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Govt proposes tough standards for bottled water

February 20, 2003 17:40 IST

Amidst the raging controversy over the quality of bottled water, the government has formulated stringent standards proposed to be enforced from April 1, Health Minister Sushma Swaraj announced in the Lok Sabha on Thursday.

Based on the recommendations of the Bureau of Indian Standards, a draft notification prepared for this purpose has been circulated for public comments before carrying out the necessary amendments in the Prevention of Food Adulteration Rules, Swaraj said in a statement to a calling attention motion on detection of harmful pesticides in bottled water.

The stringent standards included fixing the permissible limit of pesticides residues at 0.0001 mg per litre individually and 0.0005 mg per litre collectively in line with international standards, she said.

There are as many as 32 pesticides for which tests are proposed to be conducted in bottled water using internationally established test methods.

Swaraj said the proposed notification also makes it mandatory for manufacturers to produce a no objection certificate from the central or state government ground water authorities.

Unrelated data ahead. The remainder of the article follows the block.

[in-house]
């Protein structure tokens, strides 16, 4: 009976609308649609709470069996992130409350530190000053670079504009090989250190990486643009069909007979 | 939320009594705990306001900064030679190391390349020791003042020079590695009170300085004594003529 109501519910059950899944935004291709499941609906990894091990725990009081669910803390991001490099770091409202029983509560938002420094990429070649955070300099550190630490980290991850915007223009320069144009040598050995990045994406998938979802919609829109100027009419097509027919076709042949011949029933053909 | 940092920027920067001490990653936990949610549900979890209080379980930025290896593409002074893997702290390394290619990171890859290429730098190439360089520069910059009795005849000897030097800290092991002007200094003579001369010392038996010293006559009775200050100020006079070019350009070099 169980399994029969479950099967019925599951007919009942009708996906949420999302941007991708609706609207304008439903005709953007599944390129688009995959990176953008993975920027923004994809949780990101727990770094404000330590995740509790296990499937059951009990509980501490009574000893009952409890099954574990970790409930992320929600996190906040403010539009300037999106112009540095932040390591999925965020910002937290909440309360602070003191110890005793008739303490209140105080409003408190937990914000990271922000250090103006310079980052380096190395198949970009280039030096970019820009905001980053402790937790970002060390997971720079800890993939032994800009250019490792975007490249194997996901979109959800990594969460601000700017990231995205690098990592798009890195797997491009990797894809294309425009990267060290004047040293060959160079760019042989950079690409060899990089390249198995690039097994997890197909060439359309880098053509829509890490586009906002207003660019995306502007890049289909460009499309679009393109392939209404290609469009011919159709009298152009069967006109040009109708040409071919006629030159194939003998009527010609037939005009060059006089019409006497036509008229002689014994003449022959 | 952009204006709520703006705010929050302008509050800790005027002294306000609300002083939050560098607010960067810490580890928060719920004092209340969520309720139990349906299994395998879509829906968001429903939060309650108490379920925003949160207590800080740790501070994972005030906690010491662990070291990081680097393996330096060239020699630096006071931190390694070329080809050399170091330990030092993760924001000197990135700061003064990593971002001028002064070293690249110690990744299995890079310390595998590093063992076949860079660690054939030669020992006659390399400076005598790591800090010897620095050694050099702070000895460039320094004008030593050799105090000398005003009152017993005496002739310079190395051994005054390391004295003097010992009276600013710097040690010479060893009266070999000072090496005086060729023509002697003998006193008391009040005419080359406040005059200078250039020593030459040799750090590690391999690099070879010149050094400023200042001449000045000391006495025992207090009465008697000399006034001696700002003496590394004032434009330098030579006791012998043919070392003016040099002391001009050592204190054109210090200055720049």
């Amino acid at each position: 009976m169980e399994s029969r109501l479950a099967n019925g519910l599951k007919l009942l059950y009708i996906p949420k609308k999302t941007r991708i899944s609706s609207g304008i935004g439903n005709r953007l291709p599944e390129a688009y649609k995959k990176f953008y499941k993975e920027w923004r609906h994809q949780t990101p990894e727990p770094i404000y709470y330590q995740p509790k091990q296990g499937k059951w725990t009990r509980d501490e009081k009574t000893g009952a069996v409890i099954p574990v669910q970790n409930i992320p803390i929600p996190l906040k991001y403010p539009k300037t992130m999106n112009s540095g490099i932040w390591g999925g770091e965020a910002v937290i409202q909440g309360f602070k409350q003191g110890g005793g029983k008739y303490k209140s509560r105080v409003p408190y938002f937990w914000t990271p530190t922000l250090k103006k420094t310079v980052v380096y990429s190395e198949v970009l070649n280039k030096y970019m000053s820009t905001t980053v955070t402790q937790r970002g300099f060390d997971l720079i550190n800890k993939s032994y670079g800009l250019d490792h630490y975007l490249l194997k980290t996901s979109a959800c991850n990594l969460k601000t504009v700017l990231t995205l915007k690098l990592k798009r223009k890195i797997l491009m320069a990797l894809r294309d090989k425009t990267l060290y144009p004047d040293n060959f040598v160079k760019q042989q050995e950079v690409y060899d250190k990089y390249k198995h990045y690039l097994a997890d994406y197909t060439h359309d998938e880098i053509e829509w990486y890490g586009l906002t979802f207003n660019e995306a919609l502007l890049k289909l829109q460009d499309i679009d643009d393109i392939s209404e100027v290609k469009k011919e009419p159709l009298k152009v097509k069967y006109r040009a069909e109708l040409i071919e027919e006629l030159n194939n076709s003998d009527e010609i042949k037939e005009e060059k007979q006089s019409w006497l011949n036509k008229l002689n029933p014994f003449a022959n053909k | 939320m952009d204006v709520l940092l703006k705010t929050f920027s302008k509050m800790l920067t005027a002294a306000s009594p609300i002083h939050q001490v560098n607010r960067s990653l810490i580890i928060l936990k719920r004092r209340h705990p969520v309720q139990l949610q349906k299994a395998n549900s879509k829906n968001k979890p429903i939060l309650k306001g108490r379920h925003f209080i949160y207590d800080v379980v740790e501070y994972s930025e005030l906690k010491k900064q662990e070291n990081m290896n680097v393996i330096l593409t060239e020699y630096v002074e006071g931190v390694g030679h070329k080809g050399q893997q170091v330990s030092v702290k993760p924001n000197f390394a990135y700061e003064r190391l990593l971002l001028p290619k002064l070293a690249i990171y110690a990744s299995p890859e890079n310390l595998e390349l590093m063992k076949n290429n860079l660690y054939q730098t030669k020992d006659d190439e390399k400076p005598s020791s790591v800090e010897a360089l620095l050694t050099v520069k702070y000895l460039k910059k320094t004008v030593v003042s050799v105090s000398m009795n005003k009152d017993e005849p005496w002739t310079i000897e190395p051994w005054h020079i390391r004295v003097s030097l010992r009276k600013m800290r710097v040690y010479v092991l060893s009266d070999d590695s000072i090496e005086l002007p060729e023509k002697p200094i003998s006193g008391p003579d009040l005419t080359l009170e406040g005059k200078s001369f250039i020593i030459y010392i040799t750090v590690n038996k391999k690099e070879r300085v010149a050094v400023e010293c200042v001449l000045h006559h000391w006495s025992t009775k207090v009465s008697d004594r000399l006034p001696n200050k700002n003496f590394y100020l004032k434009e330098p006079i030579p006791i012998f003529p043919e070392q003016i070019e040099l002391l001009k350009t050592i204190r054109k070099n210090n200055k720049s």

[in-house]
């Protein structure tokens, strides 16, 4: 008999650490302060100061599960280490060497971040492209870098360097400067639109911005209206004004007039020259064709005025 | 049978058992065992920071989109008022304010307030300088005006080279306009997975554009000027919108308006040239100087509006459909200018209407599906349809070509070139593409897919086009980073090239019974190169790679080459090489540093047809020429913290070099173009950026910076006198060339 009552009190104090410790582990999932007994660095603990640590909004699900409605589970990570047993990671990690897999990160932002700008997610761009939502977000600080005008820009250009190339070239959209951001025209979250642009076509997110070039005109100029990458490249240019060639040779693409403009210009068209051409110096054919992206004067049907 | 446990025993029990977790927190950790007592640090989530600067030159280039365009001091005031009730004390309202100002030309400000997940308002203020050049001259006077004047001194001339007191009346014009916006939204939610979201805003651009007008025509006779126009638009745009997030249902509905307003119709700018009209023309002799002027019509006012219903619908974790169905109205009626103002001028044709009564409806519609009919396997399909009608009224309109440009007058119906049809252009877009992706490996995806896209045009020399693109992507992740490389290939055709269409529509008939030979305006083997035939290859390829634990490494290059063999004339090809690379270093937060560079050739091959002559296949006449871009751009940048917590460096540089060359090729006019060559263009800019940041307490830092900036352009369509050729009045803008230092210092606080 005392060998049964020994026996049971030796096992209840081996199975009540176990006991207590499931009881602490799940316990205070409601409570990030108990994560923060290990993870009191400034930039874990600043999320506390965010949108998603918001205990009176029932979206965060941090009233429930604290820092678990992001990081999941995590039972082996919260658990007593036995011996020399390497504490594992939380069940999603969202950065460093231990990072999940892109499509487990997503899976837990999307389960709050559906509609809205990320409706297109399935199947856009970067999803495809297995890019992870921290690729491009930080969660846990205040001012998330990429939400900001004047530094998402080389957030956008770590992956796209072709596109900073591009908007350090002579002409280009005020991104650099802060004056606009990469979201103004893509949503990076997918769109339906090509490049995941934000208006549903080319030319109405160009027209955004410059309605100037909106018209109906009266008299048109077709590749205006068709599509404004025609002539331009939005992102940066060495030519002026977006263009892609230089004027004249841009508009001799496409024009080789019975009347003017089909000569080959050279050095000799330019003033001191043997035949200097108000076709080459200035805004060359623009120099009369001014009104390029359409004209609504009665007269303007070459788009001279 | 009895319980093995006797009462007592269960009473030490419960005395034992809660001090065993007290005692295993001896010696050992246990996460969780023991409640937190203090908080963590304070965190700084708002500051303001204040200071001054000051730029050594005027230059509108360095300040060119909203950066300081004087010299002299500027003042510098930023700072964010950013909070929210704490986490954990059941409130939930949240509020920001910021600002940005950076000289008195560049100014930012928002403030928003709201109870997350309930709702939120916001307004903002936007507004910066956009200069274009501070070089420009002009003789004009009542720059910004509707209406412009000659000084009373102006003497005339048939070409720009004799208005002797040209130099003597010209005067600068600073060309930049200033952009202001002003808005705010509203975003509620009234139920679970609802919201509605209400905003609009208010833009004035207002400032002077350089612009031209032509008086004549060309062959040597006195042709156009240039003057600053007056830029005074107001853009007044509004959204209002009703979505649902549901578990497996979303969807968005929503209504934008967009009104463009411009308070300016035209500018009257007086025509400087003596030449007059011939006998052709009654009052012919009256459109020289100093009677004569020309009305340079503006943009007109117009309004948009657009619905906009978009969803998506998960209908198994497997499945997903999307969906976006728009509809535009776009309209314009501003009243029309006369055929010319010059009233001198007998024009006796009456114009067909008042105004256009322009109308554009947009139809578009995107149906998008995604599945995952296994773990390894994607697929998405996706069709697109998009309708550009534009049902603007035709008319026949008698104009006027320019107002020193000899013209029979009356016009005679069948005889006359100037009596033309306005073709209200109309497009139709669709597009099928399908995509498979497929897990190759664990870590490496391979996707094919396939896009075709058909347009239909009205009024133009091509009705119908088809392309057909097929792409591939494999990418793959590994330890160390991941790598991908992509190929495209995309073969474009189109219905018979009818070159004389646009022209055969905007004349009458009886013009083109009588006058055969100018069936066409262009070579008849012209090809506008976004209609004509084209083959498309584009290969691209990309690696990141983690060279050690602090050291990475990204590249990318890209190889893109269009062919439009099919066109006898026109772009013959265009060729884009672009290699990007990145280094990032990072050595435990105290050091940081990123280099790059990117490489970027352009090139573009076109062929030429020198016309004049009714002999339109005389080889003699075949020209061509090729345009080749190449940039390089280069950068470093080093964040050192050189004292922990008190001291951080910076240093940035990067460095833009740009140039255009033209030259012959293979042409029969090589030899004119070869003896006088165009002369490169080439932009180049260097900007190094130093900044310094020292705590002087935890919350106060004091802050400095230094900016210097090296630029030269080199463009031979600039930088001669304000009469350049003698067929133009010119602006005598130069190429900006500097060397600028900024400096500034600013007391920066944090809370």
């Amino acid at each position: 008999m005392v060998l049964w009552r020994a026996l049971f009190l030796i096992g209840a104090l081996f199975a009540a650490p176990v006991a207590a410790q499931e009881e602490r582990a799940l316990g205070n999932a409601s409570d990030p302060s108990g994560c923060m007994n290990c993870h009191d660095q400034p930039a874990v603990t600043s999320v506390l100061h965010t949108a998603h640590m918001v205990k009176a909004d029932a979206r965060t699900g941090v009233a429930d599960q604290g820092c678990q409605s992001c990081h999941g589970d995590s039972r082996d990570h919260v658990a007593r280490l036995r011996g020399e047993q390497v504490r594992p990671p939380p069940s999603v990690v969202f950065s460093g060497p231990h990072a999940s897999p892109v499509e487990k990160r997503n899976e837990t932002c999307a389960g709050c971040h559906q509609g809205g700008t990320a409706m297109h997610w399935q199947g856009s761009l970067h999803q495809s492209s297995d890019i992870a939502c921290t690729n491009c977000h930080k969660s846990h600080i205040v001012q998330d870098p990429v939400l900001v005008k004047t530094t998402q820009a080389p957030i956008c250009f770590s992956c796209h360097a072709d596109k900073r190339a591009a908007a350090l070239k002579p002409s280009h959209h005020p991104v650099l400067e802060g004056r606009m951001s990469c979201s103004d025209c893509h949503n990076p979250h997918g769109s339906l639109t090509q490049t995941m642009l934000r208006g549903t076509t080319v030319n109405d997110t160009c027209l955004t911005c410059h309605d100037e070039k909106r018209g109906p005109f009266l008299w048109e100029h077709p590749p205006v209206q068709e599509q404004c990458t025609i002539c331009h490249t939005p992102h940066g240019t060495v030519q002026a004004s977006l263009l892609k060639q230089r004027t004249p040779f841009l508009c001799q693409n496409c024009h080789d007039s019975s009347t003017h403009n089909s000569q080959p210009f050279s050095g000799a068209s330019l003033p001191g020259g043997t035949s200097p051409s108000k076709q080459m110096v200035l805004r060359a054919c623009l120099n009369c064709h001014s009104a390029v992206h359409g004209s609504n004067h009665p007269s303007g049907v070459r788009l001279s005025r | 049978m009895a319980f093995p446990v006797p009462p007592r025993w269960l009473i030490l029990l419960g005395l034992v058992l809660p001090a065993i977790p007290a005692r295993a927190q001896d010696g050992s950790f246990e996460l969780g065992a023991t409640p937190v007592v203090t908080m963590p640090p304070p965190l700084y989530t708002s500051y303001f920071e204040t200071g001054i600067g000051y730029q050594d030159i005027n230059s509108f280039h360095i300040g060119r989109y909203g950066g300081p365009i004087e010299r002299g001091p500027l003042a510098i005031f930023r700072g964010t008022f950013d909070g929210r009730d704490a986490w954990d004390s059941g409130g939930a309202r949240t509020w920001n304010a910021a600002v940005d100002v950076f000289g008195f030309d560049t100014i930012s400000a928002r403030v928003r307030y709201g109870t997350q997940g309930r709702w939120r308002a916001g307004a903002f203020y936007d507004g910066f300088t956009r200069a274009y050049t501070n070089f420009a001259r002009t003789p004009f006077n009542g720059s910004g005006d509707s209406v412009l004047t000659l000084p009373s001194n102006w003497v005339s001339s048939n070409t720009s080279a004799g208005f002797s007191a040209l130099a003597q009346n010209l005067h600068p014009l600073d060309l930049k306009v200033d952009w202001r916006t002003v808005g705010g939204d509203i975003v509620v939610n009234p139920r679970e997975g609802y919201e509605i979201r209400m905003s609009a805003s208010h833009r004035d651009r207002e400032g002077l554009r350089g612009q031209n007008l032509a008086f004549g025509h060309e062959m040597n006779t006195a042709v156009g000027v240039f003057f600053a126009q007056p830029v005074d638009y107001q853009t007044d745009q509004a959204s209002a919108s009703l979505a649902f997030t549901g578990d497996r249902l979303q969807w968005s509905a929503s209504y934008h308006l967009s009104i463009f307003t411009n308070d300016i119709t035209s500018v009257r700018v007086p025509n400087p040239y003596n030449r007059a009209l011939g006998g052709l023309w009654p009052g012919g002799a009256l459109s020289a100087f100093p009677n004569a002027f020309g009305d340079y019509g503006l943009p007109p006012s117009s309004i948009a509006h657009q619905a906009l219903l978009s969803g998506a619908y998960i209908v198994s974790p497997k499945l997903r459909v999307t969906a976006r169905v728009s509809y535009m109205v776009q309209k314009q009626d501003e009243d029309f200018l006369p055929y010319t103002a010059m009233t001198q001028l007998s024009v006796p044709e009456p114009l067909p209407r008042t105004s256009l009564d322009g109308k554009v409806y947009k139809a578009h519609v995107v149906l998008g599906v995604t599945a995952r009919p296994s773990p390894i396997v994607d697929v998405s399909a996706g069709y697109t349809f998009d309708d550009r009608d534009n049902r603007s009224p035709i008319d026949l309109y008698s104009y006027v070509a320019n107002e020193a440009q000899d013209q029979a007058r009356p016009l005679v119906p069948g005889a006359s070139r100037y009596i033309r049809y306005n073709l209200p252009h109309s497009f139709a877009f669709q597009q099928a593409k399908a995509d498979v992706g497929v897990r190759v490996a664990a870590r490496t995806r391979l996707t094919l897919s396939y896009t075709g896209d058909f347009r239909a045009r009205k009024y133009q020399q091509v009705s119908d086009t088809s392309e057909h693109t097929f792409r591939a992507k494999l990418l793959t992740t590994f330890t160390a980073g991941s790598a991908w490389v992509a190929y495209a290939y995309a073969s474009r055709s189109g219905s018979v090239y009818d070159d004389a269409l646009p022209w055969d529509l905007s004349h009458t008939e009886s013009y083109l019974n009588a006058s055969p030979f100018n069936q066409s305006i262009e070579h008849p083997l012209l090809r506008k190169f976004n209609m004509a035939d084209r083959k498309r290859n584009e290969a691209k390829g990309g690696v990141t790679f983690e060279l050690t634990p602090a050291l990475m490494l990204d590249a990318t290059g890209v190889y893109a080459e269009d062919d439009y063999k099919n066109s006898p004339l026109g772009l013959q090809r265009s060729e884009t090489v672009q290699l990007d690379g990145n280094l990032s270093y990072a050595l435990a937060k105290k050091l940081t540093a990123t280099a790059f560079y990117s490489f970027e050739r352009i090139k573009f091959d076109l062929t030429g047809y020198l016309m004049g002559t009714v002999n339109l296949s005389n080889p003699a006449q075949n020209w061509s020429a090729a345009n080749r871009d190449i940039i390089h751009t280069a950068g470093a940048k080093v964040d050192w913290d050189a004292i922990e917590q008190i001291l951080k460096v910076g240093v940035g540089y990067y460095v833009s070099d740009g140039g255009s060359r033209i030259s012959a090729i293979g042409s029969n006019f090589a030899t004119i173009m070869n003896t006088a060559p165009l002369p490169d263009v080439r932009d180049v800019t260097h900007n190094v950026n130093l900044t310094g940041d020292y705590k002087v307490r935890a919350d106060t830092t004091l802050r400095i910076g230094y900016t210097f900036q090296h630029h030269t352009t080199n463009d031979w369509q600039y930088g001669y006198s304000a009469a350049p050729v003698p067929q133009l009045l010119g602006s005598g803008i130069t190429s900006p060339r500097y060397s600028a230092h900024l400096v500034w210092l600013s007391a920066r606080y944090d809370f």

It is on the basis of the NoC that the manufacturers can obtain licence from the Bureau of Indian Standards and PFA authorities, she added.

The draft notification has been circulated for public comments with objection and suggestions being invited and for the information of all persons likely to be affected thereby, the minister said.

Pepsi Foods, Ion Exchange say products meet quality standards

Meanwhile, stripped of the ISI quality mark for their bottled water operations in selected plants, leading manufacturers Pepsi Foods and Ion Exchange said their product meets the highest quality standards.

Pepsi, whose Bharuch (Gujarat) plant has been debarred from using the ISI mark, said: "We have been asked to stop using the ISI mark temporarily, until explanation is produced to explain why production was conducted before the issue of BIS certification."

The Indian subsidiary of American food and beverages giant PepsiCo Inc said in a statement here that the Bharuch plant had not yet commenced commercial production.

"The withdrawal of the BIS certification for our bottled water from this plant is purely procedural and has nothing to do with quality," it said.

Pepsi Foods, which makes the 'Aquafina' brand of bottled water, asserted that the product 'meets BIS, WHO and most stringent EU norms.'

Mumbai-based Ion Exchange said its packaged water plant at Navi Mumbai has not yet received any notification from the government or BIS authorities. It has not received any warning for closure or grounds for the same, it said.

K S Raghuveer, general manager of consumer products division, said its 'Zero-B' brand of packaged drinking water 'conforms to EU standards of 0.1 ppb limit for pesticides.'

"Full production is on at the plant. In fact, the plant has recently received its license renewed from BIS," Raghuveer said.

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